A few days ago I saw a maggot-infested wound. I was with the surgical team and the Emergency Department (ED) paged us to let us know of this patient. This was way after midnight. Of course I was excited since I have only ever heard of a maggot-infested wound and read the accounts of others. The Registra on the other hand just looked disgusted. She could not believe that someone could neglect their personal hygiene to such an extent.
She sent me off to see the patient, which I more than enthusiastically did.
The Emergency Department was packed so the patient was lying on a gurney along the corridor. There was no privacy at all and I was very sorry that I had to conduct a consultation out in the open; but there’s no point in making a fuss about it. This is the reality of life.
This retired fellow had dropped something heavy on his foot. On its descent, it tore a large part of skin of his leg. He had tended to it by applying antiseptic cream but it did not work. Finally he presented to us because of the pain. Contrary to popular belief, this guy was not a homeless chap who could not care less. If he was vigilant enough to apply some cream on his wound, it was good enough for me. He is at least trying.
One of the ED nurses had forewarned me (after making a face) that there were probably thousands of maggots in his wound. In my mind’s eye, I was picturing a lot of slithery creatures on a very clean wound since the maggots would have helped in debriding the wound. To be honest, I have also never seen maggots in my life so I have no idea how they look like. I was visualizing miniature versions of earthworms.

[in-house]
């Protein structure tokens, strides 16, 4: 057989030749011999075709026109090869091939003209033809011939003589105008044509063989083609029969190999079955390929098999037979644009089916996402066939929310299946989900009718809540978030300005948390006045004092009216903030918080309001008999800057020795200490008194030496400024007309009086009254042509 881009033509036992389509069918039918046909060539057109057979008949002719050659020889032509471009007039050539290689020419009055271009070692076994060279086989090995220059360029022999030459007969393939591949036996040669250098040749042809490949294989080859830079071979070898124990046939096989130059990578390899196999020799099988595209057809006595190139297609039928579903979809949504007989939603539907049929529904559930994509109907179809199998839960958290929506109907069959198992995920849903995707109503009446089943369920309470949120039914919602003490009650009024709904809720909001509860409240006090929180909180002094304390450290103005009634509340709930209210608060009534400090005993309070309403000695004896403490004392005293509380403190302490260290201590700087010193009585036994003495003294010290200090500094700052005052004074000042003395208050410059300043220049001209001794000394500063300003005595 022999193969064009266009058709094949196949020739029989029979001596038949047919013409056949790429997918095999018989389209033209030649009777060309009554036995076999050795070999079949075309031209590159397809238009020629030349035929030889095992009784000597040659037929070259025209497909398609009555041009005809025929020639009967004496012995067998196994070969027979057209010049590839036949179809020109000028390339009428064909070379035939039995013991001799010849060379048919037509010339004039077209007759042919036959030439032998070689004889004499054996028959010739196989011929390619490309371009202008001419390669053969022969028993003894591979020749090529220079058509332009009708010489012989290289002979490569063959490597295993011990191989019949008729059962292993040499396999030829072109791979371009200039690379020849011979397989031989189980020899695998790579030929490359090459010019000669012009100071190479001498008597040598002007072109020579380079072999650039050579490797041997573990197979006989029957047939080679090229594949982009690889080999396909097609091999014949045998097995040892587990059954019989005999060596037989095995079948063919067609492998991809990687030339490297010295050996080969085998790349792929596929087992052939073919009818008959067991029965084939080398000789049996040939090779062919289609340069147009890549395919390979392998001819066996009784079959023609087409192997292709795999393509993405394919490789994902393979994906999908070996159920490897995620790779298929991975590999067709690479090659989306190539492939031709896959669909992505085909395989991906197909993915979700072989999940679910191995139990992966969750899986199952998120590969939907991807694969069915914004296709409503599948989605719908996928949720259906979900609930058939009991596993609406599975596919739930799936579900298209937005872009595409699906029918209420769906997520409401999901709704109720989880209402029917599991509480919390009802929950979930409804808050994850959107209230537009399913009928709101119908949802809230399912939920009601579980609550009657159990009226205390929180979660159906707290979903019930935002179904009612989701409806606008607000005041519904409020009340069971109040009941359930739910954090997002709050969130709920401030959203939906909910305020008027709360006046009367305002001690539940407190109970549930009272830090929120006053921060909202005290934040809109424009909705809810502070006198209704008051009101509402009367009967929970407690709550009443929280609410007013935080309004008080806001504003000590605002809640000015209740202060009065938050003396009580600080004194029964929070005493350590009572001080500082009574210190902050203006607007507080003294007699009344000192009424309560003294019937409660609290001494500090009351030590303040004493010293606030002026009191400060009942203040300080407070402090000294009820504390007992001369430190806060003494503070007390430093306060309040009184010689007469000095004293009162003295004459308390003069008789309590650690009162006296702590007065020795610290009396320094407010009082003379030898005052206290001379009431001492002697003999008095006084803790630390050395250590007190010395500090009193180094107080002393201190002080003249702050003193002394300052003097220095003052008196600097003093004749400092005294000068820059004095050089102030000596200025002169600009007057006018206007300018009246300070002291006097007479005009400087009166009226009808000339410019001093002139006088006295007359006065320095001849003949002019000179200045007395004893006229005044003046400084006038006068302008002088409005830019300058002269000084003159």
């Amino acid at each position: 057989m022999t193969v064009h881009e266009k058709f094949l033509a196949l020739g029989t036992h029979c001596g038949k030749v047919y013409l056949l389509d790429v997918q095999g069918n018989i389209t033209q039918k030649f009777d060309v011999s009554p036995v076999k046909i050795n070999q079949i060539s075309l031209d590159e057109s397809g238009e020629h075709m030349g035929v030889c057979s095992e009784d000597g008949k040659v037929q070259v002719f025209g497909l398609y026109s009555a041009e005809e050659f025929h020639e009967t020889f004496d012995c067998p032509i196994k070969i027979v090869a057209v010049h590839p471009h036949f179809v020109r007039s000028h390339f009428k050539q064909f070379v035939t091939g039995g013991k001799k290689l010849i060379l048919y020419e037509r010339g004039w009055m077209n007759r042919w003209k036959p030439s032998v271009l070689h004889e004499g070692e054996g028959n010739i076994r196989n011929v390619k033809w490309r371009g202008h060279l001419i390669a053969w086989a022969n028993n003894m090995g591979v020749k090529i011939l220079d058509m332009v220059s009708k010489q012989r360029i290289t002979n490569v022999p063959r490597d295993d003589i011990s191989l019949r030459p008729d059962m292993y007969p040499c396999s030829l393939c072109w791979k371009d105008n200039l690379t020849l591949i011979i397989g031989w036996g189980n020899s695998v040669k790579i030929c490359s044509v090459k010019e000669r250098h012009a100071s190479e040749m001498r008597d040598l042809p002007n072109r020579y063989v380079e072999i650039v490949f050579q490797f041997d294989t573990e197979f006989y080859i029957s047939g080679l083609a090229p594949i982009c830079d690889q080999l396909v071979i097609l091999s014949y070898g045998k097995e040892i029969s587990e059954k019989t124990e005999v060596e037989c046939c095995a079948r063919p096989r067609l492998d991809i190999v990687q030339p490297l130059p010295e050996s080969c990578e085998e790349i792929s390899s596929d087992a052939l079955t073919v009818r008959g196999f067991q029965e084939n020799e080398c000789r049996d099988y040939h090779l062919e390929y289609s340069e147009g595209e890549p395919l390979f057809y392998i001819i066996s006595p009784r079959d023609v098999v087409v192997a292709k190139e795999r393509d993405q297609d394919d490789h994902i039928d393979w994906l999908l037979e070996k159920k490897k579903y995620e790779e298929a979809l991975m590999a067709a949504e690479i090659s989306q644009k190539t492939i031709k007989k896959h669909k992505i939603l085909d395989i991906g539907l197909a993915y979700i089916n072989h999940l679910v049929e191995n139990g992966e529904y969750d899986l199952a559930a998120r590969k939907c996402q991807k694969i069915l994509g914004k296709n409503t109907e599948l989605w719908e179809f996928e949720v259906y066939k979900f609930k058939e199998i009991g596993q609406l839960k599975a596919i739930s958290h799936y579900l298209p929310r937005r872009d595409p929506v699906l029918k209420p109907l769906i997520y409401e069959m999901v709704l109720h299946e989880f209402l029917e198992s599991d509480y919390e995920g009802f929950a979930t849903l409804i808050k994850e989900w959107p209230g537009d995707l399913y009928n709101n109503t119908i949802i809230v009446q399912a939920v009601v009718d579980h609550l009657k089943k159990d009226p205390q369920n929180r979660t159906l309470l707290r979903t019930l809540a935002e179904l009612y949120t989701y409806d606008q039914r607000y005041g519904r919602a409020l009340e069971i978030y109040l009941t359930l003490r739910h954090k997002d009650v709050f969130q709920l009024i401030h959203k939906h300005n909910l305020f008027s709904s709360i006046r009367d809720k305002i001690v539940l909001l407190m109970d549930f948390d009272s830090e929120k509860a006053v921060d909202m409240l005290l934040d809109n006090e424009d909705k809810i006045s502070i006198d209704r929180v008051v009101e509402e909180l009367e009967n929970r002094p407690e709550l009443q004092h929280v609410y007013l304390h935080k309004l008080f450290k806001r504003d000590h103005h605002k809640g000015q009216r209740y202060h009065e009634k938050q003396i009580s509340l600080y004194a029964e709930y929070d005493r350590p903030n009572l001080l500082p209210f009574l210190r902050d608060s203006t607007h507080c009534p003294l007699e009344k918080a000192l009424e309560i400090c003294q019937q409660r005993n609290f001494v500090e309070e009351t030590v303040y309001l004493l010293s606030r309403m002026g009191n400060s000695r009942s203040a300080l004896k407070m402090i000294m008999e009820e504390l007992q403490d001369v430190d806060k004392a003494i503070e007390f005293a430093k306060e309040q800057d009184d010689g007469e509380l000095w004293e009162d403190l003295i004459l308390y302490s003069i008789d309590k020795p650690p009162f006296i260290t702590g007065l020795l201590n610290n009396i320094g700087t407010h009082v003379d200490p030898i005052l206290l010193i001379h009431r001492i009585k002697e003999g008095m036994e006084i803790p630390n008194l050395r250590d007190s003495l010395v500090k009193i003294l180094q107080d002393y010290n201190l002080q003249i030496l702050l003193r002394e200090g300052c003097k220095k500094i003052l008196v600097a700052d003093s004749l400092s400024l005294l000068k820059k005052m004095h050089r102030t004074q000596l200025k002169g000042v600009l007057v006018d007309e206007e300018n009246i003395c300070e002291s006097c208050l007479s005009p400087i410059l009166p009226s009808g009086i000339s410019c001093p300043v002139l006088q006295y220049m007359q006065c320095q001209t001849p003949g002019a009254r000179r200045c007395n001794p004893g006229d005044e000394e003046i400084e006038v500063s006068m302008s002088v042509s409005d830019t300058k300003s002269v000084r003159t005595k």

I donned on gloves and gingerly pulled down the plastic bag that the ED staff had so thoughtfully wrapped around the patient’s wound to prevent the maggots from spilling out. Mentally I was cautioning myself from shrieking or flinching when I see the maggots. I am not comfortable with insects. Only my curiosity propelled me on.
I peeled open the two large gauzes slapped on the wound and caught my first glimpse of maggots. They were small rice grain-like creatures, just a shade darker than white, and they moved slowly across the wound when their refuge was disturbed. True enough, the base of the wound was clear and healthy pink tissue peeked out. Gingerly I peeled the bandages a little wider, making sure that none of the maggots got onto my sleeves. This time I saw a lot of necrotic tissue and more maggots. I stared, stopped there and replaced the bandages.
There were two reasons why I did not want to continue of my inspection of his wound. If there was necrotic tissue, it means his wound was so large that even the maggots could not finish their jobs (they must be in food paradise). If there is necrotic tissue, there must be hell a lot more maggots in that area. I wasn’t going to just let these maggots spill onto the bed in the middle of the corridor. The ED staff would be appalled and innocent passerbys will retch. We really have to get into a proper cubicle to thoroughly clean the wound. Plus I do not think I could handle a million maggots at one time. I am not into flooding therapy; I say it is a good start if I could manage a few maggots without squirming.
I knew the maggots were young maggots because they were not under the skin. I know this for a fact because very conveniently, I just read Stiff (by Mary Roach) a few weeks ago. This was a non-fiction book about the use of cadavers. Young maggots remain on orifices and surfaces because they can’t chew through the skin. Mature maggots are able to do so. And this fact correlated with the patient’s history so I knew he was not lying. I’m glad that my eclectic taste for books serves me well with knowledge at the oddest moments.
As for the patient, we referred him on to plastics. By the looks of things, he would require a skin graft and that falls out of our jurisdiction of general surgery. My Registra was relieved.